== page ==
The opposite was true. The people of this country—and the world—mobilized in unprecedented numbers prior to a military conflict under the banner: “Stop the War Before it Starts.”
An unprecedented, massive anti-war movement
In the months prior to the invasion, I was the central organizer of the mass anti-war actions in Washington, D.C., that brought many hundreds of thousands of people into the streets of the capital in repeated demonstrations—on Oct. 26, 2002; Jan. 18, 2003; and March 15, 2003.
The Jan. 18, 2003, demonstration filled up a vast expanse of the Mall west of the Capitol building, which houses the U.S. Senate and House of Representatives. The Washington Post described the Jan. 18 demonstration as the largest anti-war protest since the end of the Vietnam War.
In addition to the Washington demonstrations, there were mass anti-war protests in cities throughout the United States, on both the east and west coasts and nearly everywhere in between.
Thousands of organizations and millions of individuals were participants and organizers in this grassroots global movement.
On Feb. 15, 2003, there were coinciding demonstrations in more than 1,000 cities in almost every country—including many hundreds of cities and towns in the United States.
The rise of a global anti-war movement of such magnitude—before the actual start of military hostilities—was without precedent in human history. Mass anti-war movements and even revolutions have occurred inside one or more of the warring countries at the time of their defeat or perceived defeat, but the Iraq anti-war movement of 2002-2003 was in anticipation of a war and before the gruesome impact of the slaughter could be seen and felt.
The depth of the movement was breathtaking for the organizers and the participants. Millions went into the streets over and over and over again. They knew that they were in a race against time. Bush, Cheney and Rumsfeld were likewise racing to go to war, not because Iraq was getting stronger or closer to having weapons of mass destruction but because this global grassroots anti-war movement had the potential to shake the political status quo to its very foundations
In February 2003, The New York Times described the global anti-war movement as the world’s “second super-power.”
Why the race toward war
It was under these circumstances that the “mass media” went into overdrive to promote the war. Anti-war voices on television were booted off the air. The airwaves were filled up with the obviously bogus imagery that Iraq in league with unspecified “Muslim terrorists” was about to engulf the United States in a nuclear mushroom cloud. The message was that war was inevitable and that protests were futile.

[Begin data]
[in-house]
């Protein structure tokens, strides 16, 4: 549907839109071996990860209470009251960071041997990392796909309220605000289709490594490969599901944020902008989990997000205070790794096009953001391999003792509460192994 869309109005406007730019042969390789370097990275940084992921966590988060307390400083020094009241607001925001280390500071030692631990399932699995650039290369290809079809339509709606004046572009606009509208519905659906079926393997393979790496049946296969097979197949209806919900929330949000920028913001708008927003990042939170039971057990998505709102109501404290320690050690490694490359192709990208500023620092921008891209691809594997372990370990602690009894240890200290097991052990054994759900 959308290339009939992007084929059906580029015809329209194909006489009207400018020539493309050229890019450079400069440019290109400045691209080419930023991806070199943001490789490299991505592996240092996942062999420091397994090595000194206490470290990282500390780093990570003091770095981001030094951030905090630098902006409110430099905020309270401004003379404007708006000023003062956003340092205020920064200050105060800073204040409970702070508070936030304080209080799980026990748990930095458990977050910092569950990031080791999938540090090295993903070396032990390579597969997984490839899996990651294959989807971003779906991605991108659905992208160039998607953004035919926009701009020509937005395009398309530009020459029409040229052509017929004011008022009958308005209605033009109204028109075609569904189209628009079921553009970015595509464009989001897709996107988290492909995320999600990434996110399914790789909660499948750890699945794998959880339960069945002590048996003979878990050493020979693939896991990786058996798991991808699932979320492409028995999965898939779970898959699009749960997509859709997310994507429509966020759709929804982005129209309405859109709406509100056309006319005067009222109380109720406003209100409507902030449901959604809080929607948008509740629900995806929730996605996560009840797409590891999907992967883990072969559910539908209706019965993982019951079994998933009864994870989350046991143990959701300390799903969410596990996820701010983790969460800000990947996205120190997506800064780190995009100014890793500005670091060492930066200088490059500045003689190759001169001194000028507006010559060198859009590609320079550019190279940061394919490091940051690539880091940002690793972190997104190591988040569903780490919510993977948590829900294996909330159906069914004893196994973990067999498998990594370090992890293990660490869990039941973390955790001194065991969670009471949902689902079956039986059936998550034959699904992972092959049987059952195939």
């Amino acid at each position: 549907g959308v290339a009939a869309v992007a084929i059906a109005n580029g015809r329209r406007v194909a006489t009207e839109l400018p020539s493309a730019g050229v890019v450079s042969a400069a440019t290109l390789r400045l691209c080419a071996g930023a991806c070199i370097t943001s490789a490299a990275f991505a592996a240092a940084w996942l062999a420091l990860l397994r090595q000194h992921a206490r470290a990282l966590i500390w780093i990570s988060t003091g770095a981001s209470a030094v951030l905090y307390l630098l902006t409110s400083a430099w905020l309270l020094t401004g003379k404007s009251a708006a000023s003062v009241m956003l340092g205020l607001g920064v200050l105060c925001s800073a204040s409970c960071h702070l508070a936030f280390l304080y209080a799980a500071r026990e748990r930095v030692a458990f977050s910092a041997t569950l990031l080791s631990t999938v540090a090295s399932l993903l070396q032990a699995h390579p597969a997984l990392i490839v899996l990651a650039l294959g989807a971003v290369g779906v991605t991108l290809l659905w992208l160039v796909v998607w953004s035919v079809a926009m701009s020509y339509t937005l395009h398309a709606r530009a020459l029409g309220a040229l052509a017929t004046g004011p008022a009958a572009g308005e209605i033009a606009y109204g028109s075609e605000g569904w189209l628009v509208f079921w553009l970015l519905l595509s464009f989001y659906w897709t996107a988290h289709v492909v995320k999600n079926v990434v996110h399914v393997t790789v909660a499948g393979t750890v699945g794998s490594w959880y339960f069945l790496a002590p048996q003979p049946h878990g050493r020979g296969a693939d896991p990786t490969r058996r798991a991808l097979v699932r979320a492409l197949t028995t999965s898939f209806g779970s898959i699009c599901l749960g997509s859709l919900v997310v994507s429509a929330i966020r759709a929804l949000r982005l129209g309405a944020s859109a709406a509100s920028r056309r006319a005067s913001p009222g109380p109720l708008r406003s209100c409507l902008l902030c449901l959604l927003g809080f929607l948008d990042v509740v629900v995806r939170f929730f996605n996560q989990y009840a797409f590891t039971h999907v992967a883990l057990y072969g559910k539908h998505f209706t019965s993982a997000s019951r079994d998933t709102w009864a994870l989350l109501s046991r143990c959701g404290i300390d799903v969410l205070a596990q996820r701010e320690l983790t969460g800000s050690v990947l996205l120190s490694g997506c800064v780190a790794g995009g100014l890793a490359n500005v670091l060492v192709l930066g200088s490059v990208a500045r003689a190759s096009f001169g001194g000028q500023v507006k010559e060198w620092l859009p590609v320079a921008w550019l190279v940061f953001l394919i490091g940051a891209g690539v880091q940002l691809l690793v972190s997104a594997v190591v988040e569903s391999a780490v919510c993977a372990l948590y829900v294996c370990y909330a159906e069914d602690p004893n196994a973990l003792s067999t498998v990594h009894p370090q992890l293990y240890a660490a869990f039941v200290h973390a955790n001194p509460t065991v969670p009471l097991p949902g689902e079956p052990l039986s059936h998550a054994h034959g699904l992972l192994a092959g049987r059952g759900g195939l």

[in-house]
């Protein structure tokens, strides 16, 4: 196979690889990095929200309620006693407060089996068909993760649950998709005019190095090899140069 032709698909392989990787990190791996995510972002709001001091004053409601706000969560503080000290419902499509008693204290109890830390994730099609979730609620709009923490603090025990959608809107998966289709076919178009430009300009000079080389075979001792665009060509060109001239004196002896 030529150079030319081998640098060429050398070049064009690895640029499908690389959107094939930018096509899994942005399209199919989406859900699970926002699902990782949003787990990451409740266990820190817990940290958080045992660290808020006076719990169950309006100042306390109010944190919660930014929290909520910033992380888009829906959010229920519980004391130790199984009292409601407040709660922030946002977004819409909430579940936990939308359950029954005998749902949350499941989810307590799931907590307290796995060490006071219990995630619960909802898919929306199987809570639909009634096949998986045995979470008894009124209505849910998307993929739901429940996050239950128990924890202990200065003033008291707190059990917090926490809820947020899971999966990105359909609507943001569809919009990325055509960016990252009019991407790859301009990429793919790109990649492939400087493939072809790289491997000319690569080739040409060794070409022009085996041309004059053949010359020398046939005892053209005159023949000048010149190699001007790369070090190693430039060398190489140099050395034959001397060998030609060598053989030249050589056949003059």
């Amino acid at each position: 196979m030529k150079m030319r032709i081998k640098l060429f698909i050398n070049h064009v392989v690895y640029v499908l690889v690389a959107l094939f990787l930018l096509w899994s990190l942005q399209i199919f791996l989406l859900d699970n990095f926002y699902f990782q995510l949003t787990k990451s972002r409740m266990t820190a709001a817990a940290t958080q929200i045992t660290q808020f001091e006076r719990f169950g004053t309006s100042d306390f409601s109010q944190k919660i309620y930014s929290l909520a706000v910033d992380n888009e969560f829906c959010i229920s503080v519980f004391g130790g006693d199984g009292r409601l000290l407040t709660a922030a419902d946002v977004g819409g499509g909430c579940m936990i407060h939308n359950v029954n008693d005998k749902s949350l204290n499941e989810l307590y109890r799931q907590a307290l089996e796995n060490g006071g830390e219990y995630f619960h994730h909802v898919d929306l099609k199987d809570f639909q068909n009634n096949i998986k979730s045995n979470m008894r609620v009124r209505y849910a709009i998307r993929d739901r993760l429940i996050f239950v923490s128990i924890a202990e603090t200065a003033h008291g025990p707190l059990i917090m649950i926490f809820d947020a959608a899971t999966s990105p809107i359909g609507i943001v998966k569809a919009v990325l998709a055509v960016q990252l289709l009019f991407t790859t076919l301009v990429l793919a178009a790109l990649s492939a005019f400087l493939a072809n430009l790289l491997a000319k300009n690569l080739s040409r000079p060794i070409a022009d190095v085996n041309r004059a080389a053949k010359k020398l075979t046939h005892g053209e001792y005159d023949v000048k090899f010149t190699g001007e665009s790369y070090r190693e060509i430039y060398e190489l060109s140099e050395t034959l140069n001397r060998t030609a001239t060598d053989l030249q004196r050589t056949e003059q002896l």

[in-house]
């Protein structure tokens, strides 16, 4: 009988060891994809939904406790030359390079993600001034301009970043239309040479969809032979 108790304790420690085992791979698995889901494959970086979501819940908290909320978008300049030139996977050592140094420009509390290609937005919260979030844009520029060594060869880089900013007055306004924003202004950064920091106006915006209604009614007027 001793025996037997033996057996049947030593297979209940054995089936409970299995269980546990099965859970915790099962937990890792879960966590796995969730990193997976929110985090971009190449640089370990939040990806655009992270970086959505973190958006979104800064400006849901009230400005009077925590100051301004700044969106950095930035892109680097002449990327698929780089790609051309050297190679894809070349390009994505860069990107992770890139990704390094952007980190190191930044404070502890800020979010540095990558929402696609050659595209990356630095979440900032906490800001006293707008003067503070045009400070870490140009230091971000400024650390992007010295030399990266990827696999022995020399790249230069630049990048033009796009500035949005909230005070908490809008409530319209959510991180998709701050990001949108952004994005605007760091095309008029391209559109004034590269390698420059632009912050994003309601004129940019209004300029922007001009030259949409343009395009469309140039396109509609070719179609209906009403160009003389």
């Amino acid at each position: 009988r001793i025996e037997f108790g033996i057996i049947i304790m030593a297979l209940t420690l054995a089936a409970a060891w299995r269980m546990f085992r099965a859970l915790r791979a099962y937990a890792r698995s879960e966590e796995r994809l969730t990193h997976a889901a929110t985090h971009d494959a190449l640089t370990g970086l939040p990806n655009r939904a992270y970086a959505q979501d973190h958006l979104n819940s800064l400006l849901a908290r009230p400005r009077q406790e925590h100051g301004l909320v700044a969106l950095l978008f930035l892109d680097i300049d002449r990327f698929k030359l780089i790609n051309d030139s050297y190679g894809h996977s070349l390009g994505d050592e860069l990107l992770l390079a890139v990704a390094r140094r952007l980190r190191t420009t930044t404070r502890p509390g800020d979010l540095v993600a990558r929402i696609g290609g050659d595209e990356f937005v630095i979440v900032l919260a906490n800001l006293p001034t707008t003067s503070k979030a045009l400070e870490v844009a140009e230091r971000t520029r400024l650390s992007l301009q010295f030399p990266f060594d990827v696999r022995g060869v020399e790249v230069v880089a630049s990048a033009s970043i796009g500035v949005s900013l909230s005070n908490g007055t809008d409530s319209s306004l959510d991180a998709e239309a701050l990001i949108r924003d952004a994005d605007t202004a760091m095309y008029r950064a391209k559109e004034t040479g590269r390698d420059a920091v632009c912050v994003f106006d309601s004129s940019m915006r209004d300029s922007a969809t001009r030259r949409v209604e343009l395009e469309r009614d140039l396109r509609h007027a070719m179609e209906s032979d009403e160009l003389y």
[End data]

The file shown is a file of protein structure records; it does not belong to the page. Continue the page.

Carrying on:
Bush rushed hundreds of thousands of troops to Kuwait in a race to launch the invasion that they knew was likely to destroy the Iraqi military in a few weeks.
The Democratic Party leaders in Congress had already acquiesced to Bush and Cheney’s war demands. Even though the calls and letters to Congress against the war were running 200 to 1, both the Senate and the House of Representatives, by lopsided margins, passed resolutions on Oct. 11, 2002, authorizing Bush to use the armed forces of the United States against Iraq.
The Iraq invasion was a criminal enterprise. Millions of Iraqis died, more than five million were forced into the miserable life of refugees, thousands of U.S. troops were killed and tens of thousands of others suffered life-changing physical and mental injuries.
Today, Bush and Cheney are writing books and collecting huge speaking fees. They are shielded from prosecution by the current Democratic-led government.
The war in Iraq was not simply a “mistake” nor was it the consequence of a hoodwinked public. It was rather a symptom of the primary reality of the modern-day political system in the U.S. This system is addicted to war. It relies on organized violence, or the threat of violence, to maintain the dominant position of the United States all over the world. The U.S. has invaded or bombed one country after another since the end of the so-called Cold War. It has military bases in 130 countries and spends more on lethal violence than all other countries combined. Yes, in the United States the adult population is encouraged to vote every two or four years for one of two ruling-class parties that enforce the global projection of U.S. empire with equal vigor when they take turns at the helm. And this is labeled the exercise of “democracy” and proof that the United States is indeed the land of the free.
The invasion of Iraq succeeded in creating mass human suffering and death. What Bush, Cheney and Rumsfeld failed to anticipate was that the Iraqi people, like all people everywhere, would never willingly accept life under occupation. It was the unanticipated resistance of the Iraqi people that eventually forced the withdrawal of the occupation forces nine long years later.
Brian Becker was the lead organizer of the largest anti-war demonstrations in Washington, D.C., between Oct. 26, 2002, and the start of the Iraq invasion on March 19, 2003. The October demonstration drew 200,000 people. Less than two months later, on Jan. 18, 2003, approximately 500,000 demonstrated again in what the Washington Post called the “largest anti-war demonstration” in Washington, D.C., since the end of the Vietnam War. On Feb. 15, 2003, millions of people demonstrated in nearly 1,000 cities around the world, including several hundred cities and towns in the United States. On March 15, just four days before the start of the invasion, 100,000 demonstrated once gain in Washington, D.C.